In the mid-19th century, Chinese merchants moved to the treaty ports of Japan and Korea to expand the domestic commercial network abroad. They made significant profits by importing and distributing British cotton clothes via Shanghai to Japan and Korea. While Chinese merchants in Japan remained purely economic immigrant groups, those in Korea took an active political role since their advance to Korea on business was part of an effort by the Qing dynasty to strengthen its influence in Korea. Before the Mukden Incident in 1931, Chinese merchants in Kobe, Japan, engaged in trade with China and Southeast Asia and continued to be a powerful commercial group in Asian trade. However, Chinese merchants in Korea suffered from business crisis earlier on. They were hit hard by the sharp decline in import trade from China, which was their primary business, due to Japan’s protective tariff policy introduced in 1924. Until 1930s, both Chinese merchants in Japan and Korea were forced to gradually revise their business strategies to sell Japanese products in Greater China and Korea. The outbreak of the Sino-Japanese War in 1937 turned out to be a decisive blow to the already struggling businesses of the Chinese merchants in Japan and Korea.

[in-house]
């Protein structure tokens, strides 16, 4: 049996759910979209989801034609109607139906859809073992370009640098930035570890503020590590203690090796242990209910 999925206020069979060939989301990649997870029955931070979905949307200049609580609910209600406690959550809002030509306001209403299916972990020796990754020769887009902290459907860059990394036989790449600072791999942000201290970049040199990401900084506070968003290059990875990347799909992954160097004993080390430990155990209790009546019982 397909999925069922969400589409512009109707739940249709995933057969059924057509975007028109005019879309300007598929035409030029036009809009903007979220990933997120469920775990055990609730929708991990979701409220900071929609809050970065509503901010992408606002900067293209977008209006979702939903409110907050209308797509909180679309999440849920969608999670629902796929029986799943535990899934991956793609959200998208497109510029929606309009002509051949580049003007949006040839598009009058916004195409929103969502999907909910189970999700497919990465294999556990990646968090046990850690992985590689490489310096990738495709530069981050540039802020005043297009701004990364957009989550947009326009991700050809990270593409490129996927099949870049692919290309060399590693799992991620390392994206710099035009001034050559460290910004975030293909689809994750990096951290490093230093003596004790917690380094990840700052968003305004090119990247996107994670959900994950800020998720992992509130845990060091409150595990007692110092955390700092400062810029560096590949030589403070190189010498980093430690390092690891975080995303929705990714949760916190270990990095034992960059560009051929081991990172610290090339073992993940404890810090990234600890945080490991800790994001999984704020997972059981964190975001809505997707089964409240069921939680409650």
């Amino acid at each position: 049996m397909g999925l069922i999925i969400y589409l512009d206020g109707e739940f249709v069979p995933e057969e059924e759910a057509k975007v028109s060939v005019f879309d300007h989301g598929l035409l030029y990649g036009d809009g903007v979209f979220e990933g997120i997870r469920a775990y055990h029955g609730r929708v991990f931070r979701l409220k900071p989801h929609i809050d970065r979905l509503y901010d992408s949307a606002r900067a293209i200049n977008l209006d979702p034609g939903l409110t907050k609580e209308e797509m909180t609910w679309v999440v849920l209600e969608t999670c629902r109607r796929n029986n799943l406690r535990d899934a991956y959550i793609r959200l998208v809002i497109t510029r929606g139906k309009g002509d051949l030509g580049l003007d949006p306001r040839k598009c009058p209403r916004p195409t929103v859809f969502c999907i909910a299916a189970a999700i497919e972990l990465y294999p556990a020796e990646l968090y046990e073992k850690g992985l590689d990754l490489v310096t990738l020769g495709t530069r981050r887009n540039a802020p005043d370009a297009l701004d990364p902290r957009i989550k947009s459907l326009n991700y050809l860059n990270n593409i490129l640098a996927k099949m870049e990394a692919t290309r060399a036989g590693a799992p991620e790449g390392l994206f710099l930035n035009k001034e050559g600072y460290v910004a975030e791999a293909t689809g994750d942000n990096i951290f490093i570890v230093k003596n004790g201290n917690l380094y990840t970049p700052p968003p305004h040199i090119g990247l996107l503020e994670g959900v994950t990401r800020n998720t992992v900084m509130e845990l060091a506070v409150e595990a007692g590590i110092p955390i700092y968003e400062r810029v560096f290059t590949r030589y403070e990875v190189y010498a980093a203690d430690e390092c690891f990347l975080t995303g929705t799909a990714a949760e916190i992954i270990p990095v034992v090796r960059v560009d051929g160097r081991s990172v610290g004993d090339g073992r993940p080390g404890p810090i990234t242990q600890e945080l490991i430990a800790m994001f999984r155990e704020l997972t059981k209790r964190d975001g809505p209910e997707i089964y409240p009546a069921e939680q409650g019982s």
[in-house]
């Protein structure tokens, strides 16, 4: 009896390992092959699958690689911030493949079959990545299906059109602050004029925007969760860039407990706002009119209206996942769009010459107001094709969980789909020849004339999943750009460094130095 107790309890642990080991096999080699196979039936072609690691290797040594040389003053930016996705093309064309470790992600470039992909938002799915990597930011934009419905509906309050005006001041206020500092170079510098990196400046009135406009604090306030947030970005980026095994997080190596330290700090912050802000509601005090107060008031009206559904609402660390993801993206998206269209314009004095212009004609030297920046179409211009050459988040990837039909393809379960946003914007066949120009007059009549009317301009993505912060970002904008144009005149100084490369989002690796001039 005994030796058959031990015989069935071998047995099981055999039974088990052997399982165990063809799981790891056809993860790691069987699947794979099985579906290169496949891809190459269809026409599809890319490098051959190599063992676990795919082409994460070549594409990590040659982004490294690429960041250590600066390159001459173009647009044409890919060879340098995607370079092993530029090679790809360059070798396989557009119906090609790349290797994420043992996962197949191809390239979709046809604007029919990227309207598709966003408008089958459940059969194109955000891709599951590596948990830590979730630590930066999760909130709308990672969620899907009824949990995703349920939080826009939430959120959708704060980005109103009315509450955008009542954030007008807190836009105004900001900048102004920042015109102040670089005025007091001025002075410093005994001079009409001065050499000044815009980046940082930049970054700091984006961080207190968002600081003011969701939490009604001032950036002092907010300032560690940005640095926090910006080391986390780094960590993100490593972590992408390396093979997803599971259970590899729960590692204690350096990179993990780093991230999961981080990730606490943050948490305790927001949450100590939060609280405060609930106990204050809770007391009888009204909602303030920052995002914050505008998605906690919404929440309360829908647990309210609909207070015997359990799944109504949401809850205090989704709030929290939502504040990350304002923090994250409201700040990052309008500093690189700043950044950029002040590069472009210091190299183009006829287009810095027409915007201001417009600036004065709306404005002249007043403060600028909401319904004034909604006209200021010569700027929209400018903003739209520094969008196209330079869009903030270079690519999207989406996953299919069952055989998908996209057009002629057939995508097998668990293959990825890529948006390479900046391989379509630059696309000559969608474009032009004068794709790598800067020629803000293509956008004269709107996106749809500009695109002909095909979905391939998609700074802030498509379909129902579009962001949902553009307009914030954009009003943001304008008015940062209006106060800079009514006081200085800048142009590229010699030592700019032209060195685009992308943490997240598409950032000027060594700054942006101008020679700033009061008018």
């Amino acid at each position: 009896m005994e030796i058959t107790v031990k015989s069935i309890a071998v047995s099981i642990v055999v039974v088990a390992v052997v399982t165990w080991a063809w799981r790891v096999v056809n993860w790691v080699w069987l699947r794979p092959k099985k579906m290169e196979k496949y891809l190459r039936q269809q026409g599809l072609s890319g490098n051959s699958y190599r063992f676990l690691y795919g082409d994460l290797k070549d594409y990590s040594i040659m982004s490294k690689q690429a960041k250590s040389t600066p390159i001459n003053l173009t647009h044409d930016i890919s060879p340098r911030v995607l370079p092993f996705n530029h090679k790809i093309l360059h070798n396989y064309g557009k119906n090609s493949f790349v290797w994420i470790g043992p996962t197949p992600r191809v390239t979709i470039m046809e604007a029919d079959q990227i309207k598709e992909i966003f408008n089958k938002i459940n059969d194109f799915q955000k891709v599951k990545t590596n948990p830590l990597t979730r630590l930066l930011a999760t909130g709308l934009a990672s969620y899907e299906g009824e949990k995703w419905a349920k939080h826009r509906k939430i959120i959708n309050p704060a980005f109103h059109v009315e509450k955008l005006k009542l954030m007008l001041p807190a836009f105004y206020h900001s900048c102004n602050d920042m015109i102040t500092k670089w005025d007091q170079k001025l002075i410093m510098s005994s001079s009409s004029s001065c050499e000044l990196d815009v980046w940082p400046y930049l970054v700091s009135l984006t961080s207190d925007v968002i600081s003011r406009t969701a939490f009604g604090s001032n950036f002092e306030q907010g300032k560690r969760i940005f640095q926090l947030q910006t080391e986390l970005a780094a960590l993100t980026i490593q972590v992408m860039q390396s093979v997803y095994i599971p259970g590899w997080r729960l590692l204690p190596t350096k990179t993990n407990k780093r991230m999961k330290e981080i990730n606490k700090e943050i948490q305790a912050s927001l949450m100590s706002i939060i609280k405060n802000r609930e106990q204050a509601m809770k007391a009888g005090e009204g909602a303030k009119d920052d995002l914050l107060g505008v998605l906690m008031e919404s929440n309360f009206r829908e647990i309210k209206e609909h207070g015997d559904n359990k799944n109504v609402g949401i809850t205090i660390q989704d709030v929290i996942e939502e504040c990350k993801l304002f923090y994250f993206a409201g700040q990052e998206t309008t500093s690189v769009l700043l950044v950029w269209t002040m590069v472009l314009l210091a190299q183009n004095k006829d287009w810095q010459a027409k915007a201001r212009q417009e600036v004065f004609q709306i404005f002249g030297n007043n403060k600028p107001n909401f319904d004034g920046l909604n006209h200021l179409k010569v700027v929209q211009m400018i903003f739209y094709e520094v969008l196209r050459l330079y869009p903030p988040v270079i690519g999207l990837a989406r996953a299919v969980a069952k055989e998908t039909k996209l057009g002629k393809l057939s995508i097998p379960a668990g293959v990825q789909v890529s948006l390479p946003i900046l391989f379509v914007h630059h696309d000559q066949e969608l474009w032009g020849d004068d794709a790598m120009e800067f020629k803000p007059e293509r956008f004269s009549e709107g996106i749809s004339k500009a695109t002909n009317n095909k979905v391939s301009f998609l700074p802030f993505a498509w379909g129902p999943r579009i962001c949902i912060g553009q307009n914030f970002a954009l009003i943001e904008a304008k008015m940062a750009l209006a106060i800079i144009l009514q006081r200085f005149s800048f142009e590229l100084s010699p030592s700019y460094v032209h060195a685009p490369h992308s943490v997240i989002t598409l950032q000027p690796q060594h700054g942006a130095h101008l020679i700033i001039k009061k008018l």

Japanese Pirates and the East Asian Maritime World, 1200–1600  

Peter D. Shapinsky